Developing a Culturally Appropriate HIV and Hepatitis C Prevention Intervention for Latino Criminal Justice Clients

Gladys E. Ibañez, Elaine Whitt, Mario de la Rosa, Steve Martin, Daniel O’Connell, Jose G Castro

Research output: Contribution to journalArticle

2 Scopus citations

Abstract

The population within the criminal justice system suffers from various health disparities including HIV and hepatitis C virus (HCV). African American and Latino offenders represent the majority of the offender population. Evidence-based interventions to prevent HIV and HCV among criminal justice clients are scant and usually do not take cultural differences into account. Toward this end, this study describes the process of culturally adapting an HIV/HCV prevention intervention for Latino criminal justice clients in Miami, Florida, by using the ecological validity model. Recommendations for culturally adapting an intervention for Latinos include an emphasis on language and integrating cultural themes such as familism and machismo.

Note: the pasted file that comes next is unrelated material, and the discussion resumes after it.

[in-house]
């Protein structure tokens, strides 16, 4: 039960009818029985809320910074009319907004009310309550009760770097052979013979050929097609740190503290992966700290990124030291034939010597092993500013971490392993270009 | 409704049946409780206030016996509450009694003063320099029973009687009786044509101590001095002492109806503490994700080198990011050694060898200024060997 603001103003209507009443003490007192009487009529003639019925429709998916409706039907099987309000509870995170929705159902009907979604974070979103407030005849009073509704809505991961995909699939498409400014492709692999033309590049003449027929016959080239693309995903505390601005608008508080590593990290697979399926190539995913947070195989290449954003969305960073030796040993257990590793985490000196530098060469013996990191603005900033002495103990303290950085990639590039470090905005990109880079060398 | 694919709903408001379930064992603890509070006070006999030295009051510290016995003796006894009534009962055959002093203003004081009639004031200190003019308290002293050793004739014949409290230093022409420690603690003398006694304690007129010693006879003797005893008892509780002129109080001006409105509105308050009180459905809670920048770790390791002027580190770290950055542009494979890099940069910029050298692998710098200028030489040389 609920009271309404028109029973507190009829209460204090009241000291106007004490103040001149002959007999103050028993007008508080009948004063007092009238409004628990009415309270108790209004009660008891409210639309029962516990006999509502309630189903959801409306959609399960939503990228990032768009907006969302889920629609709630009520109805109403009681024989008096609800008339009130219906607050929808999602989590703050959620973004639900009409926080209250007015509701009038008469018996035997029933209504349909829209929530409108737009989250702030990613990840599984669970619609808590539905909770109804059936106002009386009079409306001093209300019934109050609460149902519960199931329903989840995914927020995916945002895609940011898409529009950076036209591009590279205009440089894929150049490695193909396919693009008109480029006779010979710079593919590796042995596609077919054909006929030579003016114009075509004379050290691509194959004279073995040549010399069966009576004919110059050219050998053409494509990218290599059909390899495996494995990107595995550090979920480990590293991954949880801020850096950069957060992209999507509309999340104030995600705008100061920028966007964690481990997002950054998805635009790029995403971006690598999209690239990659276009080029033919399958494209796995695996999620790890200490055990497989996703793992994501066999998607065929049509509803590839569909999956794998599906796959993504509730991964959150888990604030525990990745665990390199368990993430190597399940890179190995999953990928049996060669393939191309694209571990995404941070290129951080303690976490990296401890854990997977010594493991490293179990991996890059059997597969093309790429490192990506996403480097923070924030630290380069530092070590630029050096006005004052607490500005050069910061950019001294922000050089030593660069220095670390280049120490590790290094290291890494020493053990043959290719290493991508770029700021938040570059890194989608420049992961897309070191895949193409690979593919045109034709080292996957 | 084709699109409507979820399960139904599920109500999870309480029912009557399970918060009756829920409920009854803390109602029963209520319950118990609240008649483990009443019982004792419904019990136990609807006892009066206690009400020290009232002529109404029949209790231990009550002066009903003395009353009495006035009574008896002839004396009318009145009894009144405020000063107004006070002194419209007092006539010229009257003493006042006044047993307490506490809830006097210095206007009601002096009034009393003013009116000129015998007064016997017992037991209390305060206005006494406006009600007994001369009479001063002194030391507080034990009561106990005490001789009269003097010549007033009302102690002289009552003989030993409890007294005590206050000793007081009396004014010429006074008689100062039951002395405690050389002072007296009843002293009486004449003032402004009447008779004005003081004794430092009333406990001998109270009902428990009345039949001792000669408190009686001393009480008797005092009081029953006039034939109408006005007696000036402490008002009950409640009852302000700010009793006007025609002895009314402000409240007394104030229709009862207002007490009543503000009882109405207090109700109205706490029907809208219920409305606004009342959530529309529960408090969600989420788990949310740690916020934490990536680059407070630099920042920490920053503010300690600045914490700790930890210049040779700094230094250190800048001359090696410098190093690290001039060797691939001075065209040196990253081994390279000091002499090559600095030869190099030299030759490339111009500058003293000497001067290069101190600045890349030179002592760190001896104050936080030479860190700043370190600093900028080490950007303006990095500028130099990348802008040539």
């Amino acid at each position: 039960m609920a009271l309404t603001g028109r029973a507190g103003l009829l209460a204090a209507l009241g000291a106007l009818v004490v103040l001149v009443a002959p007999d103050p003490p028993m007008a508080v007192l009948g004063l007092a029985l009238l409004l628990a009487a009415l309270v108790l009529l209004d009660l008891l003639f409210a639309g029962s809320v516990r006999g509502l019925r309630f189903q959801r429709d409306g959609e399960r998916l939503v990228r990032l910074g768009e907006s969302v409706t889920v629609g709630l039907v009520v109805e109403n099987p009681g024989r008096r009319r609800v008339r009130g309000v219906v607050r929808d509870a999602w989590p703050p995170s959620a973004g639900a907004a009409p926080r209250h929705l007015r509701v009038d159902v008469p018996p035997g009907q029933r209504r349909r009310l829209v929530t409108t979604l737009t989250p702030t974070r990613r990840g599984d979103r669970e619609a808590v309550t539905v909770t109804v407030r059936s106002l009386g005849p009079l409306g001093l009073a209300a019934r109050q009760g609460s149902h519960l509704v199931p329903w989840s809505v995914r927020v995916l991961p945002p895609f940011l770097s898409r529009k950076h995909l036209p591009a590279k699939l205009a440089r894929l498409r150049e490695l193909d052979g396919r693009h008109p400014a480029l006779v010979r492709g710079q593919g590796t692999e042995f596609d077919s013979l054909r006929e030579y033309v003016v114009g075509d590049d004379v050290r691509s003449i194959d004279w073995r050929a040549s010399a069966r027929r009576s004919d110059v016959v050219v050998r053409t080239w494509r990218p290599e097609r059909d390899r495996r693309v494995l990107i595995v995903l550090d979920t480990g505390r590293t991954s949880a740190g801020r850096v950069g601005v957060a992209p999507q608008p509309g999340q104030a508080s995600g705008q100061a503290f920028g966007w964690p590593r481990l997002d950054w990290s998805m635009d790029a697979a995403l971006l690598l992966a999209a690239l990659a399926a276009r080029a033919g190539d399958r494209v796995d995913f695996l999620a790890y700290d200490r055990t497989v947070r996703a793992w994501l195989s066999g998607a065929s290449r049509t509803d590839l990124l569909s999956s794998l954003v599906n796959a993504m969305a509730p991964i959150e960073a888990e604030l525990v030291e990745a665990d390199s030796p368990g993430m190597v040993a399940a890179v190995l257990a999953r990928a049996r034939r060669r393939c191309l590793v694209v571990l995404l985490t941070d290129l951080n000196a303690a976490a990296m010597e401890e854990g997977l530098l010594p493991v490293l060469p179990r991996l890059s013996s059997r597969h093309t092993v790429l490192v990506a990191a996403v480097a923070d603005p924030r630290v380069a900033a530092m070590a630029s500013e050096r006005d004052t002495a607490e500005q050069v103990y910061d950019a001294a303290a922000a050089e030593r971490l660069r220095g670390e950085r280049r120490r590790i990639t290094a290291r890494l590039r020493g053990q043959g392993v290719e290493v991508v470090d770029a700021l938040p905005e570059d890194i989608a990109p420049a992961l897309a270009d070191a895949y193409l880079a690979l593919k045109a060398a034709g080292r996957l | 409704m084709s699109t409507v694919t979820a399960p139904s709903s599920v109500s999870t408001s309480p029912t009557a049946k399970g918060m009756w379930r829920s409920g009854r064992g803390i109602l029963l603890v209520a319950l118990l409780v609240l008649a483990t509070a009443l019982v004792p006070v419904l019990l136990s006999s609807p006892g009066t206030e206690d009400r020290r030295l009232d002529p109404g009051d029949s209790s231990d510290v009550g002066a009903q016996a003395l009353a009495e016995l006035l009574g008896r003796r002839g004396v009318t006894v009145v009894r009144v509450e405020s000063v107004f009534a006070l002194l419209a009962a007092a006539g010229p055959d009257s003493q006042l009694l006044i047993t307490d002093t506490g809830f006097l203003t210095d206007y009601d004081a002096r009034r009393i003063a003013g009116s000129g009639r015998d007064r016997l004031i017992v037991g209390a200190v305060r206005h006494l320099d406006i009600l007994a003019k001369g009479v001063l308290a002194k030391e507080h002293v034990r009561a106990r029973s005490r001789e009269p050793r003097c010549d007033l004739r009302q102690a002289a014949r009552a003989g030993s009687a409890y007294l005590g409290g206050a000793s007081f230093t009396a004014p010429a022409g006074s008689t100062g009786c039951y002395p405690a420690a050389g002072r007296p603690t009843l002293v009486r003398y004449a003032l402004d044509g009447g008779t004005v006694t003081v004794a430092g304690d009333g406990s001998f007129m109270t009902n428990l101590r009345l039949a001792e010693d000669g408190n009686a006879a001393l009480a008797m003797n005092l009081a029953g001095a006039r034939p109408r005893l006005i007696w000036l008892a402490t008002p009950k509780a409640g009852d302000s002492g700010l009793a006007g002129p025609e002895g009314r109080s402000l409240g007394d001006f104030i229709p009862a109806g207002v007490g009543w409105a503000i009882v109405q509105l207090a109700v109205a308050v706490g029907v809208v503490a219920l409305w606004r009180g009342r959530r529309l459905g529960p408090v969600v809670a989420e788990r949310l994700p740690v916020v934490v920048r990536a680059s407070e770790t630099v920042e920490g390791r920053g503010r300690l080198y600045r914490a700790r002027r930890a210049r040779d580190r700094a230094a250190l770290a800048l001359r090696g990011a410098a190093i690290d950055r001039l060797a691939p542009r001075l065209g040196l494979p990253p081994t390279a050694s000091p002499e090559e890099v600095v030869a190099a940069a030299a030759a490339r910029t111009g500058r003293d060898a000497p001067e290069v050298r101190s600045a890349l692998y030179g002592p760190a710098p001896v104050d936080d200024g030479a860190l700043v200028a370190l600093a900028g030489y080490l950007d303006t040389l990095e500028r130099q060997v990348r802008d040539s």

Original languageEnglish (US)
Pages (from-to)206-217
Number of pages12
JournalJournal of Correctional Health Care
Volume22
Issue number3
DOIs
StatePublished - Jul 1 2016

Keywords

  • criminal justice
  • cultural adaptation
  • hepatitis C
  • Hispanic
  • HIV
  • intervention
  • Latinos

ASJC Scopus subject areas

  • Public Health, Environmental and Occupational Health
  • Community and Home Care

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